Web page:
His career took him to the Champions League and matches against Liverpool and Barcelona, but Danny Hay tells Doug Booth he is now content to mould the stars of tomorrow
|By DOUG BOOTH
For a man who has played at the Nou Camp in the UEFA Champions League, Danny Hay is enjoying his hands-on, grass-roots role in his native New Zealand.
Hay, 37, is in charge of the football academy for players aged 12 to 15 at the prestigious Sacred Heart College in Auckland.
It is a challenging position which the former Perth Glory and Leeds United defender is not only thoroughly enjoying but also proving successful in.
Hay has been involved with the college for almost five years and, in that time, Sacred Heart have progressed from playing in Auckland's third division competition for schools to New Zealand champions.
"We won the national title last year for the first time in the college's history," the former All Whites centre-back said proudly.
It is a far cry for Hay, whose playing career was decimated by injury, including seven groin operations.
He is best remembered for signing with English giants Leeds United, even though he made only four appearances for the Yorkshire club, from 1999 to 2002.
But two of the appearances would feature prominently in any football legend's profile.
One of those was when Leeds received a 4-0 thrashing by Barcelona in the Champions League in September, 2000.
"Playing at the Nou Camp was a special moment," he recalls.
"But the defeat was hard to take. The fans deserved better. For the club to fall as quickly as it did [from the semi-finals of the Champions League to League One by 2007] still hurts.
"The potential for success was huge with the majority of the squad that Leeds had put together costing very little."
Hay [left] battles Manchester United star Ole Gunnar Solskjaer while taking on Manchester United for Leeds in 2000.
But several months later, the pain of the Nou Camp would be forgotten when Leeds beat Liverpool 4-3 at Elland Road in the Premier League, with Australian striker Mark Viduka scoring all four.
Hay was a 16th-minute substitute for the injured Jonathan Woodgate, and was on the pitch for all four of the Australia international's goals.
These days, Hay - having finished his playing career with Waitekere United in his homeland in 2009 - is determined to ensure the emerging talent in New Zealand are aware of the rigours and the pitfalls of the modern game.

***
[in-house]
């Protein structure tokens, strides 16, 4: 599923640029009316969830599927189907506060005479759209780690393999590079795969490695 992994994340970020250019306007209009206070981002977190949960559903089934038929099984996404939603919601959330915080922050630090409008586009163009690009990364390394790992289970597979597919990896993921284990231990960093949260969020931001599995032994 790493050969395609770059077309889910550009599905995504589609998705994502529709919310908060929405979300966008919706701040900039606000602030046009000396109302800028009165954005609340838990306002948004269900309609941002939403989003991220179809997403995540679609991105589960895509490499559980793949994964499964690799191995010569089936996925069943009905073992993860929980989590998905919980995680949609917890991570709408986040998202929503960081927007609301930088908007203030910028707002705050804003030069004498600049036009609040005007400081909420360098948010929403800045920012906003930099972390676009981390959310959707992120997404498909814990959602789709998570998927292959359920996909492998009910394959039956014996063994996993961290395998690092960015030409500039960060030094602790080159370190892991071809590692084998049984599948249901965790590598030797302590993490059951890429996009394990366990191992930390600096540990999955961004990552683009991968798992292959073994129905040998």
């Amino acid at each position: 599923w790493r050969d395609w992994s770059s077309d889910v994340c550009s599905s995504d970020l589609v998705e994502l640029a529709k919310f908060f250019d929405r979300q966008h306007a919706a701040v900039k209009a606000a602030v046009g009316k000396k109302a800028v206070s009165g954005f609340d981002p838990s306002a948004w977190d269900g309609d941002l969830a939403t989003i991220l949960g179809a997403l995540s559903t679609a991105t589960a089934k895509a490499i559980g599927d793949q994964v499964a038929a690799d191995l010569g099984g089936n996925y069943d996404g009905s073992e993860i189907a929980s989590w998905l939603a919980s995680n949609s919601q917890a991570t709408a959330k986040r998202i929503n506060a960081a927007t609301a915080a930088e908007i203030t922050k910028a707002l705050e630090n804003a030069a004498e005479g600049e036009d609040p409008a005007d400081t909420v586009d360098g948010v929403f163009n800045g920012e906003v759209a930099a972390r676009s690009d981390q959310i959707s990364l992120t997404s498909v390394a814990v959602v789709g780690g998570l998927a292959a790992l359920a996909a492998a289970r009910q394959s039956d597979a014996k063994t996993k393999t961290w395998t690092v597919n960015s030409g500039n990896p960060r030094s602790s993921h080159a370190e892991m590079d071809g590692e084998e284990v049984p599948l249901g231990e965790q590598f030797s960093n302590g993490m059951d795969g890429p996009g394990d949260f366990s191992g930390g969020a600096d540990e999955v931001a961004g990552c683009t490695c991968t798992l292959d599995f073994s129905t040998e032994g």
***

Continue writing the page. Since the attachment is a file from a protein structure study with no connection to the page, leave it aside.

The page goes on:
One of the graduates from Sacred Heart College is midfielder Tim Payne, who only turned 19 earlier in January but is on the books of England Championship club Blackburn Rovers.
Payne signed a two-and-a-half year deal with the then-Premier League club after impressing at the Fifa Under-17 World Cup in 2011 in Mexico.
Hay said he noticed Payne's potential when he first watched him play as a 14-year-old at the Sacred Heart College.
"He is the best young talent I have seen in my time at the college," Hay said.
"His brother, dad and grandfather were all students at Sacred Heart but his potential stood out immediately.
"[Tim] has pace, power and is good on the ball," Hay said of his former charge, who has already made four seven appearances for the New Zealand national team.
Hay himself made 31 appearances for New Zealand, including a stint as captain.
|"For [Leeds United] to fall as quickly as it did still hurts."
- Danny Hay
Other young players to come through Hay's academy include Wellington Phoenix youth team player Thomas Doyle and New Zealand Under-17 representative Stephen Carmichael.
Hay is a regular visitor to Perth, his wife's home town. Hay also spent 2006 with the Perth Glory, and admits to being disappointed with the club's disappointing A-League form this season.
"On paper, they are the best team in the league but they have been so hit and miss," he said.
"But the A-League is such a close competition that it would not surprise me if they staged a late surge for the play-offs like last season."
One thing is certain for Hay; he is not yet looking at turning to coaching an A-League side, despite his impressive credentials with college football.
"I am really happy doing what I do, but you should never say never," he said.